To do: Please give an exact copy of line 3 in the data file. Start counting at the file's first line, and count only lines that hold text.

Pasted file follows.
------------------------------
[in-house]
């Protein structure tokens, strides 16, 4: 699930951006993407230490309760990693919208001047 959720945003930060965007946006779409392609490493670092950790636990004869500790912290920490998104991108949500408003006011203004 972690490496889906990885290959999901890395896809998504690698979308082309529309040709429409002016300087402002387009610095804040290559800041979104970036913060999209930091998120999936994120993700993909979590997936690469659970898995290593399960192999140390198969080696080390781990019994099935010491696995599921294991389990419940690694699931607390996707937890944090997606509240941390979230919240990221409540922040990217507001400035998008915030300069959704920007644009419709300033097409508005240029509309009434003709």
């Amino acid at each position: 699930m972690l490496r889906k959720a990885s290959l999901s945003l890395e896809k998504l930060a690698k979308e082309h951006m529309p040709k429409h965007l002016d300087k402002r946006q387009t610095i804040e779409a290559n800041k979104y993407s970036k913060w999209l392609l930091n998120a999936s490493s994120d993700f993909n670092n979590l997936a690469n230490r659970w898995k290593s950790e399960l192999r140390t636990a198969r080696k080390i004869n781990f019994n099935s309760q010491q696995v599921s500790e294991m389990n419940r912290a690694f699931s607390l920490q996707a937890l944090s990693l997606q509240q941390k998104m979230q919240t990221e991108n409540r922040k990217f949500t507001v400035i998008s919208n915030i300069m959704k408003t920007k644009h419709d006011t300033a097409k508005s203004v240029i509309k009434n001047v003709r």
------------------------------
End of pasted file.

């Amino acid at each position: 699930m972690l490496r889906k959720a990885s290959l999901s945003l890395e896809k998504l930060a690698k979308e082309h951006m529309p040709k429409h965007l002016d300087k402002r946006q387009t610095i804040e779409a290559n800041k979104y993407s970036k913060w999209l392609l930091n998120a999936s490493s994120d993700f993909n670092n979590l997936a690469n230490r659970w898995k290593s950790e399960l192999r140390t636990a198969r080696k080390i004869n781990f019994n099935s309760q010491q696995v599921s500790e294991m389990n419940r912290a690694f699931s607390l920490q996707a937890l944090s990693l997606q509240q941390k998104m979230q919240t990221e991108n409540r922040k990217f949500t507001v400035i998008s919208n915030i300069m959704k408003t920007k644009h419709d006011t300033a097409k508005s203004v240029i509309k009434n001047v003709r």